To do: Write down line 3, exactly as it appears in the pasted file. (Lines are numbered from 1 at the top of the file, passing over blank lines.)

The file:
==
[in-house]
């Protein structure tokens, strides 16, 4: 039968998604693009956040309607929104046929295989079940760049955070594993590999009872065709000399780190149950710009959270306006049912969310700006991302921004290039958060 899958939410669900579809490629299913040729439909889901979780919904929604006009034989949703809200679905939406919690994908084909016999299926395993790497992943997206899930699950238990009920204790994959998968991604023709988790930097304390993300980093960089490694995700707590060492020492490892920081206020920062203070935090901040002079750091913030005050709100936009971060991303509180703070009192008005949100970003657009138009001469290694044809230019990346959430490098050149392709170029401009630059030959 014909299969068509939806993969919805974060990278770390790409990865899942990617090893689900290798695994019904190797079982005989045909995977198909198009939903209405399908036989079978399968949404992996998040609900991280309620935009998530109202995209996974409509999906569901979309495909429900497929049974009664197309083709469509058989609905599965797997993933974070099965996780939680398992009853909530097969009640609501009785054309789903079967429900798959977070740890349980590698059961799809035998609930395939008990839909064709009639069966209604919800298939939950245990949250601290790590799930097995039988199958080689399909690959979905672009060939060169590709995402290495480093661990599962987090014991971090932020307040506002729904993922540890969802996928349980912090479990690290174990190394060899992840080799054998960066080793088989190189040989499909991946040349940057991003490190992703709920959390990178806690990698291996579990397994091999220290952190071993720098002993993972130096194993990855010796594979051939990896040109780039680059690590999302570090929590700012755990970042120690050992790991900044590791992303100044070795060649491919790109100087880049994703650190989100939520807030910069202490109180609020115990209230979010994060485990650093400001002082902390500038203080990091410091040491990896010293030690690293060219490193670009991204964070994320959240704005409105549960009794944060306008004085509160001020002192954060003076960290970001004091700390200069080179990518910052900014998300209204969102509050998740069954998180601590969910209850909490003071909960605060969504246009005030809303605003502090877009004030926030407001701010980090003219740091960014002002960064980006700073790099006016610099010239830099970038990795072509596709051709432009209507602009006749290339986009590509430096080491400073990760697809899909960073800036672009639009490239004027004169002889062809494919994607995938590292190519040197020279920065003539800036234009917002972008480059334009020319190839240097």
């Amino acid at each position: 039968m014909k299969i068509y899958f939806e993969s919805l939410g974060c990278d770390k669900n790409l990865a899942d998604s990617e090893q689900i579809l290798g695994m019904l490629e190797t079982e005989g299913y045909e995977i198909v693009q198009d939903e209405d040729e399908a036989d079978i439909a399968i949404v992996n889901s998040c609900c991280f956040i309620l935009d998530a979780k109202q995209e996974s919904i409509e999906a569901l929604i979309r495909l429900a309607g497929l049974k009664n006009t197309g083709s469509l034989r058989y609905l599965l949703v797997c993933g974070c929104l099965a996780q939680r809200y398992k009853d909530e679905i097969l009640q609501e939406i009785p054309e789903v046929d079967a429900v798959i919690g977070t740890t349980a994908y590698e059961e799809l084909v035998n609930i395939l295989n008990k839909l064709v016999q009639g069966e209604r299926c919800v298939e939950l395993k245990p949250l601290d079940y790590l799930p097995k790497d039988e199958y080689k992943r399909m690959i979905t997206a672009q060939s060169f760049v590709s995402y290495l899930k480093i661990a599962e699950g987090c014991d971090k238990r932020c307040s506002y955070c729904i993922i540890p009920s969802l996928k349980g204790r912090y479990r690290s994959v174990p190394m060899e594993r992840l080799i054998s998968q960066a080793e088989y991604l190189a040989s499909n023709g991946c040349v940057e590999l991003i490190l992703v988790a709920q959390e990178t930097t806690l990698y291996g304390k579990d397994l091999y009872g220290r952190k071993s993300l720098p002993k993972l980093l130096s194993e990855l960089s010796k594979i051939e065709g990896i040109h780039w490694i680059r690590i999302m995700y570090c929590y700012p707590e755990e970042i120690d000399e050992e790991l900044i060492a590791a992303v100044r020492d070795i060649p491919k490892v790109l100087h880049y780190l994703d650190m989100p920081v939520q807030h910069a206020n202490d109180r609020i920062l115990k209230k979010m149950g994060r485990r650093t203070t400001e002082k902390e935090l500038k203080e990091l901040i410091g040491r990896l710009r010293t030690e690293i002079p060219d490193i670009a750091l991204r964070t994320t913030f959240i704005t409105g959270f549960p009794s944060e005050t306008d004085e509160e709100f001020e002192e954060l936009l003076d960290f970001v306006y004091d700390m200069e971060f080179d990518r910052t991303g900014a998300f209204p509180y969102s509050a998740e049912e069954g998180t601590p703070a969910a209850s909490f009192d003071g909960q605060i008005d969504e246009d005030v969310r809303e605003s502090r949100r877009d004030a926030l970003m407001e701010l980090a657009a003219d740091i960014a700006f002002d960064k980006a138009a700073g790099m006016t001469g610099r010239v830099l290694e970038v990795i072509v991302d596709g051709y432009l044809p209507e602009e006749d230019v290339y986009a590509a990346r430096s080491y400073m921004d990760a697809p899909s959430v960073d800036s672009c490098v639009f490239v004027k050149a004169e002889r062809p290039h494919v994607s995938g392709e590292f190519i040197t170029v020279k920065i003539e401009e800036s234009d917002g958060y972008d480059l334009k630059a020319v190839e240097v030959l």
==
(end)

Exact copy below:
């Amino acid at each position: 039968m014909k299969i068509y899958f939806e993969s919805l939410g974060c990278d770390k669900n790409l990865a899942d998604s990617e090893q689900i579809l290798g695994m019904l490629e190797t079982e005989g299913y045909e995977i198909v693009q198009d939903e209405d040729e399908a036989d079978i439909a399968i949404v992996n889901s998040c609900c991280f956040i309620l935009d998530a979780k109202q995209e996974s919904i409509e999906a569901l929604i979309r495909l429900a309607g497929l049974k009664n006009t197309g083709s469509l034989r058989y609905l599965l949703v797997c993933g974070c929104l099965a996780q939680r809200y398992k009853d909530e679905i097969l009640q609501e939406i009785p054309e789903v046929d079967a429900v798959i919690g977070t740890t349980a994908y590698e059961e799809l084909v035998n609930i395939l295989n008990k839909l064709v016999q009639g069966e209604r299926c919800v298939e939950l395993k245990p949250l601290d079940y790590l799930p097995k790497d039988e199958y080689k992943r399909m690959i979905t997206a672009q060939s060169f760049v590709s995402y290495l899930k480093i661990a599962e699950g987090c014991d971090k238990r932020c307040s506002y955070c729904i993922i540890p009920s969802l996928k349980g204790r912090y479990r690290s994959v174990p190394m060899e594993r992840l080799i054998s998968q960066a080793e088989y991604l190189a040989s499909n023709g991946c040349v940057e590999l991003i490190l992703v988790a709920q959390e990178t930097t806690l990698y291996g304390k579990d397994l091999y009872g220290r952190k071993s993300l720098p002993k993972l980093l130096s194993e990855l960089s010796k594979i051939e065709g990896i040109h780039w490694i680059r690590i999302m995700y570090c929590y700012p707590e755990e970042i120690d000399e050992e790991l900044i060492a590791a992303v100044r020492d070795i060649p491919k490892v790109l100087h880049y780190l994703d650190m989100p920081v939520q807030h910069a206020n202490d109180r609020i920062l115990k209230k979010m149950g994060r485990r650093t203070t400001e002082k902390e935090l500038k203080e990091l901040i410091g040491r990896l710009r010293t030690e690293i002079p060219d490193i670009a750091l991204r964070t994320t913030f959240i704005t409105g959270f549960p009794s944060e005050t306008d004085e509160e709100f001020e002192e954060l936009l003076d960290f970001v306006y004091d700390m200069e971060f080179d990518r910052t991303g900014a998300f209204p509180y969102s509050a998740e049912e069954g998180t601590p703070a969910a209850s909490f009192d003071g909960q605060i008005d969504e246009d005030v969310r809303e605003s502090r949100r877009d004030a926030l970003m407001e701010l980090a657009a003219d740091i960014a700006f002002d960064k980006a138009a700073g790099m006016t001469g610099r010239v830099l290694e970038v990795i072509v991302d596709g051709y432009l044809p209507e602009e006749d230019v290339y986009a590509a990346r430096s080491y400073m921004d990760a697809p899909s959430v960073d800036s672009c490098v639009f490239v004027k050149a004169e002889r062809p290039h494919v994607s995938g392709e590292f190519i040197t170029v020279k920065i003539e401009e800036s234009d917002g958060y972008d480059l334009k630059a020319v190839e240097v030959l």